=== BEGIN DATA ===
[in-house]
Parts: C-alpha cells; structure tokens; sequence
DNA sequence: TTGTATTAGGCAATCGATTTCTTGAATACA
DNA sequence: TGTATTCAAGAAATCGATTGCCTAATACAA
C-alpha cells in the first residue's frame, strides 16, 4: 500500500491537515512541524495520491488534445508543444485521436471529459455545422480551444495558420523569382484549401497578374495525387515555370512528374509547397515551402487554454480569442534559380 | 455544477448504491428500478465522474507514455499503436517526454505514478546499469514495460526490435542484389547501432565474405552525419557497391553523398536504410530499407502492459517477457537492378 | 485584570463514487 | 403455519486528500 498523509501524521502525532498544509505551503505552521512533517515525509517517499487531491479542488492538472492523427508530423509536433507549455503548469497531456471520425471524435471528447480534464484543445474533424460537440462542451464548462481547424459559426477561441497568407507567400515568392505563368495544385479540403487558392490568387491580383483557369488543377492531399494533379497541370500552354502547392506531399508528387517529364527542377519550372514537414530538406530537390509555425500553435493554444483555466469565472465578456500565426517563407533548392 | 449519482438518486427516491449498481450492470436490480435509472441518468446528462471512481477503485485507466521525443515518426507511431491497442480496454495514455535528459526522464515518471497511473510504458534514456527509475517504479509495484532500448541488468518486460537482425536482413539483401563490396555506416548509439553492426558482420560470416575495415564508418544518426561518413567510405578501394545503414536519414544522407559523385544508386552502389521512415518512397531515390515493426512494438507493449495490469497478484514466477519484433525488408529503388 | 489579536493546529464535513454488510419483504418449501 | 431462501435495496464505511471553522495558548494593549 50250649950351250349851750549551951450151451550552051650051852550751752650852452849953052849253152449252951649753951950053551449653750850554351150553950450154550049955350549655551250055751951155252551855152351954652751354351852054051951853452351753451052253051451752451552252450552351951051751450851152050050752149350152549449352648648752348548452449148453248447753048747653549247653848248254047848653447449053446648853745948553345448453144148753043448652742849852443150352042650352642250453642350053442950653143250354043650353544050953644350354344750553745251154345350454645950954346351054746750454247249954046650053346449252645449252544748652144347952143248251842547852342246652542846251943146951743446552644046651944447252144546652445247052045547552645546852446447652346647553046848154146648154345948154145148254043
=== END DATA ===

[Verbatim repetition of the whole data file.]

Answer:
[in-house]
Parts: C-alpha cells; structure tokens; sequence
DNA sequence: TTGTATTAGGCAATCGATTTCTTGAATACA
DNA sequence: TGTATTCAAGAAATCGATTGCCTAATACAA
C-alpha cells in the first residue's frame, strides 16, 4: 500500500491537515512541524495520491488534445508543444485521436471529459455545422480551444495558420523569382484549401497578374495525387515555370512528374509547397515551402487554454480569442534559380 | 455544477448504491428500478465522474507514455499503436517526454505514478546499469514495460526490435542484389547501432565474405552525419557497391553523398536504410530499407502492459517477457537492378 | 485584570463514487 | 403455519486528500 498523509501524521502525532498544509505551503505552521512533517515525509517517499487531491479542488492538472492523427508530423509536433507549455503548469497531456471520425471524435471528447480534464484543445474533424460537440462542451464548462481547424459559426477561441497568407507567400515568392505563368495544385479540403487558392490568387491580383483557369488543377492531399494533379497541370500552354502547392506531399508528387517529364527542377519550372514537414530538406530537390509555425500553435493554444483555466469565472465578456500565426517563407533548392 | 449519482438518486427516491449498481450492470436490480435509472441518468446528462471512481477503485485507466521525443515518426507511431491497442480496454495514455535528459526522464515518471497511473510504458534514456527509475517504479509495484532500448541488468518486460537482425536482413539483401563490396555506416548509439553492426558482420560470416575495415564508418544518426561518413567510405578501394545503414536519414544522407559523385544508386552502389521512415518512397531515390515493426512494438507493449495490469497478484514466477519484433525488408529503388 | 489579536493546529464535513454488510419483504418449501 | 431462501435495496464505511471553522495558548494593549 50250649950351250349851750549551951450151451550552051650051852550751752650852452849953052849253152449252951649753951950053551449653750850554351150553950450154550049955350549655551250055751951155252551855152351954652751354351852054051951853452351753451052253051451752451552252450552351951051751450851152050050752149350152549449352648648752348548452449148453248447753048747653549247653848248254047848653447449053446648853745948553345448453144148753043448652742849852443150352042650352642250453642350053442950653143250354043650353544050953644350354344750553745251154345350454645950954346351054746750454247249954046650053346449252645449252544748652144347952143248251842547852342246652542846251943146951743446552644046651944447252144546652445247052045547552645546852446447652346647553046848154146648154345948154145148254043